1. Missed the live Ask the Expert event?
    Not to worry. Check out the archived thread of the Q&A with Ken Hutcheson, President of U.S. Lawns, and the LawnSite community in the Franchising forum .

    Dismiss Notice

Retaining Wall from Hell!

Discussion in 'Hardscaping' started by GreenMonster, Jan 18, 2006.

  1. GreenMonster

    GreenMonster LawnSite Silver Member
    from NH
    Posts: 2,702

    This one truly was a nutcraker. Everything that could go wrong, did go wrong. We couldn't have dreamed up a worse combination of weather events.

    Anywho, it was replacemnt of a part block, part timber, part stone retaining wall across two properties. It is on a lake, so we had to wait until draw-down, which starts on Columbus day. Of course, we had an extremely wet fall, so the water was much higher than it typically is that time of year, and we didn't get started until Nov. 1

    The portion of wall where we started is the beach that curves in away from the lake, so even though the water was still against portions of the wall, we went in and started on this section. Almost immediatly upon commencement of excavation, I ran into something really hard. As I unearthed it, we realized it was a huge piece of concrete. We would later find out, from the neighbor, that there was a 6' concrete wall poured in 1975. In the spring of 1978, it fell over. Previous owners built the new walls right in front or, or on top of these pieces.

    In order to dig deep enough for base, and to stay as exactly as humanly possible on the existing footprint (strict state waterfront guideline), the pieces had to come out.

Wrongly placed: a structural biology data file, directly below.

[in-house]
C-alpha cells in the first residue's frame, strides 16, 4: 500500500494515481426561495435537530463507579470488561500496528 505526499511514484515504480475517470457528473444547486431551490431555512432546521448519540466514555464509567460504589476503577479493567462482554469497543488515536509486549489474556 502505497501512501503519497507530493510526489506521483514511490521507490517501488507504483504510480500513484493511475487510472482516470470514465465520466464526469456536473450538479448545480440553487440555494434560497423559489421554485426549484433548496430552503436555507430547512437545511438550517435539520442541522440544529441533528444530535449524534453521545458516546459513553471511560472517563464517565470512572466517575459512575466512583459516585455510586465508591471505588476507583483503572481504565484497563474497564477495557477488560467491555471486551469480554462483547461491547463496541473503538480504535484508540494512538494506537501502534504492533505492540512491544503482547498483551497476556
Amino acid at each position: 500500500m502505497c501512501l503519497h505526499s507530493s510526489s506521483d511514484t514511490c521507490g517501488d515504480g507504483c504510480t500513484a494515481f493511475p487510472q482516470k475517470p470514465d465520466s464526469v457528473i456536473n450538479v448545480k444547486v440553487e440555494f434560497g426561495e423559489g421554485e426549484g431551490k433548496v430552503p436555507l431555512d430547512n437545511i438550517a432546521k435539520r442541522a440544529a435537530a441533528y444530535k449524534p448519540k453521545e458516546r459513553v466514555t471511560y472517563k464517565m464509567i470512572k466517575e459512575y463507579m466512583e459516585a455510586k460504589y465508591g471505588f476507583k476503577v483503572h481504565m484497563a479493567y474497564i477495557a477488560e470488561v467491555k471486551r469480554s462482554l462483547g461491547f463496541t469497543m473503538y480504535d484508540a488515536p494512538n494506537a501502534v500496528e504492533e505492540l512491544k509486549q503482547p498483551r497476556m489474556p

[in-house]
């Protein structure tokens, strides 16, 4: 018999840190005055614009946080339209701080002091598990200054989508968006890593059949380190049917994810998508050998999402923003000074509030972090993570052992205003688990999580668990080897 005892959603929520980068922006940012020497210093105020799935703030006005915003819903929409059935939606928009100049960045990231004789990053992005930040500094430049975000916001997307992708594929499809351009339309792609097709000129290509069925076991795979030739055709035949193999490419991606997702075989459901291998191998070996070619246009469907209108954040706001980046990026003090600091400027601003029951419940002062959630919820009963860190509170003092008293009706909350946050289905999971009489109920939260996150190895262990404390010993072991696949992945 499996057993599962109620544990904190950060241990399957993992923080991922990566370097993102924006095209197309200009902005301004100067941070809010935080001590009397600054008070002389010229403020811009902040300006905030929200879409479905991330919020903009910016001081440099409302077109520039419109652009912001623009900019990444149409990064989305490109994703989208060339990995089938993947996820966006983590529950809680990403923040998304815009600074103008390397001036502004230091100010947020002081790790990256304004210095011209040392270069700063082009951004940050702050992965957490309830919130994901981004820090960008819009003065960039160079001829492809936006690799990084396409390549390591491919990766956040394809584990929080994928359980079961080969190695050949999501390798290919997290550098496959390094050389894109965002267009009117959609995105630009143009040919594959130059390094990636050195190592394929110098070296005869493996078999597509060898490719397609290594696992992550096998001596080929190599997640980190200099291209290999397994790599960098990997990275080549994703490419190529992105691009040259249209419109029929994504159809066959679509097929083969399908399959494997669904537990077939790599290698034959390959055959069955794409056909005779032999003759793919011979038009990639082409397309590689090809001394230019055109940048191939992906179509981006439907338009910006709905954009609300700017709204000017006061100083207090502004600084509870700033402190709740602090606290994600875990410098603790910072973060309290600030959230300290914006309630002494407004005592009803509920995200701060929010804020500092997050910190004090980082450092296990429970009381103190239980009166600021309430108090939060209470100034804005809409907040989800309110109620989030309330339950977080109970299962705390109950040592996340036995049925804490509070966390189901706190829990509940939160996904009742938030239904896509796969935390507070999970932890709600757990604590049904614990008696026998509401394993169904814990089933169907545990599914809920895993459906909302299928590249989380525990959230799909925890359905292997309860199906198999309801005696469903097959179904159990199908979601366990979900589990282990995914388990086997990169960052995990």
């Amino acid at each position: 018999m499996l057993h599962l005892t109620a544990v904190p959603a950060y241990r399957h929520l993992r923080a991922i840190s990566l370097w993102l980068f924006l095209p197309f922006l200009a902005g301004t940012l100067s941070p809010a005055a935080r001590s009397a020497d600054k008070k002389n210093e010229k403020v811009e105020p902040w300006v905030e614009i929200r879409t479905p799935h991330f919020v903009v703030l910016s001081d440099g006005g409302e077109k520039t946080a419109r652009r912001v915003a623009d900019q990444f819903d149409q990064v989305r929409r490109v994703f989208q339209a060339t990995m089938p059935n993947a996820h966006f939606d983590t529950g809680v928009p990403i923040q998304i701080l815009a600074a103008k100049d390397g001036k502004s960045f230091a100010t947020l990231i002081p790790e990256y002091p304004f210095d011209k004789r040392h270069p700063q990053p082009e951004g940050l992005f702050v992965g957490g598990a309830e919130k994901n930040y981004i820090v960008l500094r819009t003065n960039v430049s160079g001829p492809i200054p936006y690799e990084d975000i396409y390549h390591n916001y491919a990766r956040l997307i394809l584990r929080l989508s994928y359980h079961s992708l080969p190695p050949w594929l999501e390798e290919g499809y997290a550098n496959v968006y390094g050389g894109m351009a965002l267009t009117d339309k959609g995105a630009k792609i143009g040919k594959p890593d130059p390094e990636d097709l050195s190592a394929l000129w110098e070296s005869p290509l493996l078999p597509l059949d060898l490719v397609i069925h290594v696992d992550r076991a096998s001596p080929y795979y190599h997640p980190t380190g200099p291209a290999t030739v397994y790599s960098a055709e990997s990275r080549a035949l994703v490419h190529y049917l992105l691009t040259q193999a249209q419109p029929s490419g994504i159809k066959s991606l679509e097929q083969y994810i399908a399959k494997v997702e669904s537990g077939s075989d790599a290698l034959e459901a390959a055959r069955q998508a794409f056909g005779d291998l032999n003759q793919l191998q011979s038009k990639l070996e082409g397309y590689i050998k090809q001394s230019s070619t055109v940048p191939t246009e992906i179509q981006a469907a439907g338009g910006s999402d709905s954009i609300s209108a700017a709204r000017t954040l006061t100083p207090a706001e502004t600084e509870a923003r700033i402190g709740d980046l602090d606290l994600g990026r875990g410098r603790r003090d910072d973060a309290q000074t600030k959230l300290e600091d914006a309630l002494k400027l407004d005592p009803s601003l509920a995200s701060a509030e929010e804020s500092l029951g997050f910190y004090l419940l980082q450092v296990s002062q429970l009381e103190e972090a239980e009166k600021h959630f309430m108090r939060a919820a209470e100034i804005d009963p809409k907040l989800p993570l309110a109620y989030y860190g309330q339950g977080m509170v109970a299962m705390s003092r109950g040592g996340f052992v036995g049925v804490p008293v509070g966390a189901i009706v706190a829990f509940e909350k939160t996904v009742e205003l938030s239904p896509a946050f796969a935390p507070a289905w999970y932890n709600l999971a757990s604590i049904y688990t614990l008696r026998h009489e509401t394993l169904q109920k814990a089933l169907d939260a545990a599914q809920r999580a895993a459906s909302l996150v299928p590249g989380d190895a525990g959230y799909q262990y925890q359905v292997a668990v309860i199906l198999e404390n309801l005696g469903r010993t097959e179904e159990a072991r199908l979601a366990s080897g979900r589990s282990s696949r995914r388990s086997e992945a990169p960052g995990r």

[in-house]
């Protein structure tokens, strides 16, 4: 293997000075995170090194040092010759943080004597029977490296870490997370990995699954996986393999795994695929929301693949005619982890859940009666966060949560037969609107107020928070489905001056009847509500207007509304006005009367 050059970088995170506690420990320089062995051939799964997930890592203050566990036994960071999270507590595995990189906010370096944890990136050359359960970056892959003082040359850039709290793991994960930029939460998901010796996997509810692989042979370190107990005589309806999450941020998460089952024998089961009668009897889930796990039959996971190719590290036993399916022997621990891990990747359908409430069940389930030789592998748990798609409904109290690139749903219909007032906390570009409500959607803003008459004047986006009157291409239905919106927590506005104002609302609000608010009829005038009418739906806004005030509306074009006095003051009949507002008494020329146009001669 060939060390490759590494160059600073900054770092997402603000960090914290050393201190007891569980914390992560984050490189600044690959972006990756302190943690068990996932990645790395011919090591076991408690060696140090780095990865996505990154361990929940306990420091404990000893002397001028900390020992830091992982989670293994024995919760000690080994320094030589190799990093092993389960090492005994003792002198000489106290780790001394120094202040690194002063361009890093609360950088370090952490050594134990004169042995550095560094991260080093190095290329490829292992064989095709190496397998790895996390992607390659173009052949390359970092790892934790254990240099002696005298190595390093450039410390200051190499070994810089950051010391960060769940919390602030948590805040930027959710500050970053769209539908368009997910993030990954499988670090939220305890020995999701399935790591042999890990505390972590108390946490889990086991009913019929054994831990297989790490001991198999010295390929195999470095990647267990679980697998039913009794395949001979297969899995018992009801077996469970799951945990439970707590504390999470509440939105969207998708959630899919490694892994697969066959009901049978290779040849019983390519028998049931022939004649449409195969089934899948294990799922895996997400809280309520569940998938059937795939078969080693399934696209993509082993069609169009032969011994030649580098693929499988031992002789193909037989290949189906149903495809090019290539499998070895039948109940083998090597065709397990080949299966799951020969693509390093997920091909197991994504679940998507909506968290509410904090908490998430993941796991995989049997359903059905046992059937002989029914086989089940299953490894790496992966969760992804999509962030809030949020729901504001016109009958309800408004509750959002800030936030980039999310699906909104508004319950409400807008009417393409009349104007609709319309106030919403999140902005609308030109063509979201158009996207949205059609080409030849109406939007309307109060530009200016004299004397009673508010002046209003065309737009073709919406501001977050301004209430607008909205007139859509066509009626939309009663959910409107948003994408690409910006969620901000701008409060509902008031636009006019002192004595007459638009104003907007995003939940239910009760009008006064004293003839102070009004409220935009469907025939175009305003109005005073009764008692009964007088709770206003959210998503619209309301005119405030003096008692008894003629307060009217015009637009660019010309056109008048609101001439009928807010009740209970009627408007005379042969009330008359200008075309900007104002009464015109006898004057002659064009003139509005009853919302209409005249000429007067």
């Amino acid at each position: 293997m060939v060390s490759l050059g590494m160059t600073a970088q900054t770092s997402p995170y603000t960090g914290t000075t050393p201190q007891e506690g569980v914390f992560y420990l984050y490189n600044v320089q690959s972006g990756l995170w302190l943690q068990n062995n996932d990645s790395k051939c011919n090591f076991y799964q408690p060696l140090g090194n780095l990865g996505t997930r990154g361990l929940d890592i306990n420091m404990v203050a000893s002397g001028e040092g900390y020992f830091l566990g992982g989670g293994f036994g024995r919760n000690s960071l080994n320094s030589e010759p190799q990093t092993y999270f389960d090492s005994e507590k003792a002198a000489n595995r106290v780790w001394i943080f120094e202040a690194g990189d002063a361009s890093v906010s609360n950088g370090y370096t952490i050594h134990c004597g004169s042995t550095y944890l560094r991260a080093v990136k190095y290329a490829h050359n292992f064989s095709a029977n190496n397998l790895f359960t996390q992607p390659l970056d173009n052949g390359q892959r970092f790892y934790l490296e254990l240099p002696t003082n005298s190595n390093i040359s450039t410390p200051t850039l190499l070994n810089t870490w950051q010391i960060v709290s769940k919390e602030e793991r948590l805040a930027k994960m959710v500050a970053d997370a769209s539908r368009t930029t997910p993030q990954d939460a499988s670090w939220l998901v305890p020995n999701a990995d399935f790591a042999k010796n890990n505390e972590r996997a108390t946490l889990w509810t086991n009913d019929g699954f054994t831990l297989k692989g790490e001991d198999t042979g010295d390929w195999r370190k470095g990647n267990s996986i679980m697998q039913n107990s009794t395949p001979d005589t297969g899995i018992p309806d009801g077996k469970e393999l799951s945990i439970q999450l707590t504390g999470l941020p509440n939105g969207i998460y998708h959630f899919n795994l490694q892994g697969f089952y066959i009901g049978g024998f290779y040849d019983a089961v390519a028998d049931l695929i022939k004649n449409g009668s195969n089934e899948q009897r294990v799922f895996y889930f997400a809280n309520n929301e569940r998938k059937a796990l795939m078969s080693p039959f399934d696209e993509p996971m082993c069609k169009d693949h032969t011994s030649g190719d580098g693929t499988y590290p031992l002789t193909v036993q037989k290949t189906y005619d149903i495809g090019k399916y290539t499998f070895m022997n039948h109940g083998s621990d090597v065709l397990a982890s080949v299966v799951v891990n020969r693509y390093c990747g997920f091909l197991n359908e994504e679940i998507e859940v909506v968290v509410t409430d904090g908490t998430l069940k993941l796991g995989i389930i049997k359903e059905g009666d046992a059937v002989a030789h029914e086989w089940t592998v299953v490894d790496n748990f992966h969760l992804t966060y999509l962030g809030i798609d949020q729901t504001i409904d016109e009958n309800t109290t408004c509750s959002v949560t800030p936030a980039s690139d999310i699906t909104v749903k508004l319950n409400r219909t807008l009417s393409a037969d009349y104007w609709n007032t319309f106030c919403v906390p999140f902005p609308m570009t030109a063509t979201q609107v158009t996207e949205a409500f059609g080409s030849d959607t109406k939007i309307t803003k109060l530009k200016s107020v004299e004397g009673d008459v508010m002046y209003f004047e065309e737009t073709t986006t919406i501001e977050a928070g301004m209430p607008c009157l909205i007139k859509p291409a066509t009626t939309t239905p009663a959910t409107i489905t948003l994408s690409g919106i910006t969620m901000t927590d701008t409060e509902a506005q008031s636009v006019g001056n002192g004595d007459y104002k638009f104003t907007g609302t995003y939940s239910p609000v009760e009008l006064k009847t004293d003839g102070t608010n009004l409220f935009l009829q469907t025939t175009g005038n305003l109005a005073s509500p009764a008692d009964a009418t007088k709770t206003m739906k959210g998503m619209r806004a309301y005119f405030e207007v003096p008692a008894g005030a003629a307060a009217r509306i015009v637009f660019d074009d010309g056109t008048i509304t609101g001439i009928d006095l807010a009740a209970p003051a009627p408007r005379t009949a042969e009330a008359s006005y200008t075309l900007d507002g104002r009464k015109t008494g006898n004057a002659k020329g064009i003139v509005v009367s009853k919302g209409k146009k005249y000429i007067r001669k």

I'll start with a couple before pics:


  2. MarcusLndscp

    MarcusLndscp LawnSite Senior Member
    Posts: 634

    Boy Mark I didn't know you built timber walls! They look much better than that concrete stuff you put up. I was expecting more from this thread to be honest. What are you still writing? Hurry up what is taking so long? Come on I know you're tired after sitting on your butt all day but hurry up and post the dang pics!
    :p :p :p
  3. GreenMonster

    GreenMonster LawnSite Silver Member
    from NH
    Posts: 2,702

    When I went over to the other side of the beach area, we found that the concrete pieces covered the entire beach area, about 30'.

    So, it became obvious that we would need some bigger equipment to get this stuff out of here. I had an excavation guy come in and give me a price. by the time we had decided to use him, a day or so later, he had broken the thumb on his machine and couldn't do it. I COULD NOT FIND ANOTHER LARGE EXCAVATOR TO SAVE MY LIFE! So I call Bobcat Thursday nite to see if they have an excavator to rent. One to break the concrete, on to pick out the pieces. Ok, just want to make sure the other excavation guy I found couldn't do it. 1st thing friday morning, other excavation guys says he can't. Call Bobcat at 8:30am Friday morning, and the rental is gone! :realmad: So on Friday, I go to Bobcat, rent a concrete breaker for my 331. Didn't fit. OBTW, Bobcat is closed all weekend. So I called my father-in-law, he brought over his bulldozer, and we cut parallel to the wall, and pulled out the concrete.